• by peter303 (12292) on Monday December 05, 2011 @10:44AM (#38266396)
    I've seen Asimov's Nightfall down well as a play. A good word-smith will create most of the scifi you need in your imagination.
  • by ghjm (8918) on Monday December 05, 2011 @10:46AM (#38266436) Homepage

    They have a script. Their decision to avoid CGI *and green screens* is pretty radical, considering that their script is interstellar space opera.

  • Re:Dunno... (Score:5, Insightful)

    by EdZ (755139) on Monday December 05, 2011 @10:49AM (#38266480)

    Yeah, do that scene in Star Trek where Spock walks into the lift from one part of the ship and walks back out in another. Without a green screen they'd have had to have an acutual elevator.

    You underestimate the ingenuity of SFX artists. Take the elevator sequence in Men in Black, when J first arrives at the MiB headquarters proper. They walk into an elevator, the elevator descends, and they walk out, all in one travelling shot with no room for hiding transitions between sets with cuts. But they didn't build an elevator, it's just a room with a door at either end and some moving lights to give the illusion of movement. But even with that knowledge, go back and watch the scene, and try and convince your brain that the elevator is not moving.

    Personally, I've seen very little CG that comes close to looking as good as even half-decent miniature work. As an example; to model a nice, real looking explosion in CG takes a phenomenal amount of effort with physics simulation of the debris, optical simulation of light filtering through the smoke, etc. With miniature effects, you put some dirt on a squib and use a higher frame rate. In-camera effects work a hell of a lot better than CG in almost all cases, because instead of having to simulate every physical process going on you can just use the actual physical processes going on. Of course eschewing CG entirely is silly, but it's definitely become overused to the point of "we'll do that in post" becoming a mantra, and "slap on some greebles" has been substituted for putting actual effort into designs.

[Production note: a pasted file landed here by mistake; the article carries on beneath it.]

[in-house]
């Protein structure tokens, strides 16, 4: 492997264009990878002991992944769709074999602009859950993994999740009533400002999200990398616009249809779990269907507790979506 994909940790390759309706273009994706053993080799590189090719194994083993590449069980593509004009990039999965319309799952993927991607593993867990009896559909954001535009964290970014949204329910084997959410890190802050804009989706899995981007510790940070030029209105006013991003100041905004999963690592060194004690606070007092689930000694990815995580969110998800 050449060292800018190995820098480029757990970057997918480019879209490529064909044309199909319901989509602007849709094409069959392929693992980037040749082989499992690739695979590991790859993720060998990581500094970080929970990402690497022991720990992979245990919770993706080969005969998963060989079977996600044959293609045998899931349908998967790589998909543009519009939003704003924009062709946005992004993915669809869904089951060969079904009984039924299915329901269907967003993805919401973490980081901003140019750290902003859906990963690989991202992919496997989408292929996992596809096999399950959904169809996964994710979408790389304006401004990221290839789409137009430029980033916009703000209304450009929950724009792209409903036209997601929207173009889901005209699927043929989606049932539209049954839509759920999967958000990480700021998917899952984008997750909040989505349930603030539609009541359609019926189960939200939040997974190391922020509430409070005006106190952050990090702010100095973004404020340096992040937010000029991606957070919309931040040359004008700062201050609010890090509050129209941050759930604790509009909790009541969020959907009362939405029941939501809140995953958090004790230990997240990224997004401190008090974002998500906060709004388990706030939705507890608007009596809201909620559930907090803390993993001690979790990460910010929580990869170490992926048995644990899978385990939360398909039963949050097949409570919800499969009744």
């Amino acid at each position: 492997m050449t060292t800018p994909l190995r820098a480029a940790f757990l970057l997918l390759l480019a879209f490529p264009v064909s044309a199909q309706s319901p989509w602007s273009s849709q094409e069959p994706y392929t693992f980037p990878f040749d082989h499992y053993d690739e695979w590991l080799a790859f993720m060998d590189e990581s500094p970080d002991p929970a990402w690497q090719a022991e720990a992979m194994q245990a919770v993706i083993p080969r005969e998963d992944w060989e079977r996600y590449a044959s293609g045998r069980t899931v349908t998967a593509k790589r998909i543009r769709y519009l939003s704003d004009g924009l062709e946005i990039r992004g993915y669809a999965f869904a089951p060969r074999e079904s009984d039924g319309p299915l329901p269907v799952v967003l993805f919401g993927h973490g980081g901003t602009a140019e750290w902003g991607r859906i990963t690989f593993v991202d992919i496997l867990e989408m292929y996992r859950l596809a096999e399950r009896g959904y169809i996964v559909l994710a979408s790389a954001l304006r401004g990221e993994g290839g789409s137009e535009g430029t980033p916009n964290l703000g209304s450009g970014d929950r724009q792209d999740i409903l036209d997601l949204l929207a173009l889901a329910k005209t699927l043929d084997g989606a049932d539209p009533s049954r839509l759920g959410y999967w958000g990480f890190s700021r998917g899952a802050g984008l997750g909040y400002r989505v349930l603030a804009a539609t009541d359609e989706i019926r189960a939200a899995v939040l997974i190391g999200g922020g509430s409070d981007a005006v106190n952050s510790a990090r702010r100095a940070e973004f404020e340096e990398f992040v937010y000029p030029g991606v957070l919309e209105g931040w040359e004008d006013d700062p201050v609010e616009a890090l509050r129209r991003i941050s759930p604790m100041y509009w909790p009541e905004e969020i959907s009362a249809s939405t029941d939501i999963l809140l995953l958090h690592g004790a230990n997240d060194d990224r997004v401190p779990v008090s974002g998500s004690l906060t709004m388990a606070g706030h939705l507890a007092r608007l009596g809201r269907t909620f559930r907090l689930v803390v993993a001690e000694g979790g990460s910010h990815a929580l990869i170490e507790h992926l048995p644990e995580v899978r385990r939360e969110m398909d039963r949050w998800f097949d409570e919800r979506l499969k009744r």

The last decent science fiction film I saw was Contagion, and the only CG in that was on monitors. Moon also had some really nice miniature work and set design (though also some really glaring plot holes).

    Finally, when you don't have to render your frames individually, you can greatly increase the framerate without a commensurate huge increase in time and budget. The best thing about cinemas installing stereo 3D projectors is that it also means that by default they've installed 48fps or 96fps 2D projectors.

  • Re:Dunno... (Score:5, Insightful)

    by gfxguy (98788) on Monday December 05, 2011 @11:02AM (#38266660)
    I disagree with your disagreement. When you go in to see sci-fi (or horror, or a lot of other movies), you generally accept an unbelievable premise but expect that, given the premise, everything that follows should be believable. Willful suspension of disbelief. When you see a terrible, unrealistic special effect, it snaps you out of that "zone." I'd rather not see it at all than see it badly.
  • by ColdWetDog (752185) on Monday December 05, 2011 @11:22AM (#38266934) Homepage

    Watch 2001 again. A decent copy of it on a decent screen. No CGI, just models.

      It's the lighting - even with the all the physics in modern programming it's damn hard to get the light exactly correct. And Kubrik's team nailed it.

  • by Dan East (318230) on Monday December 05, 2011 @11:27AM (#38267026) Homepage Journal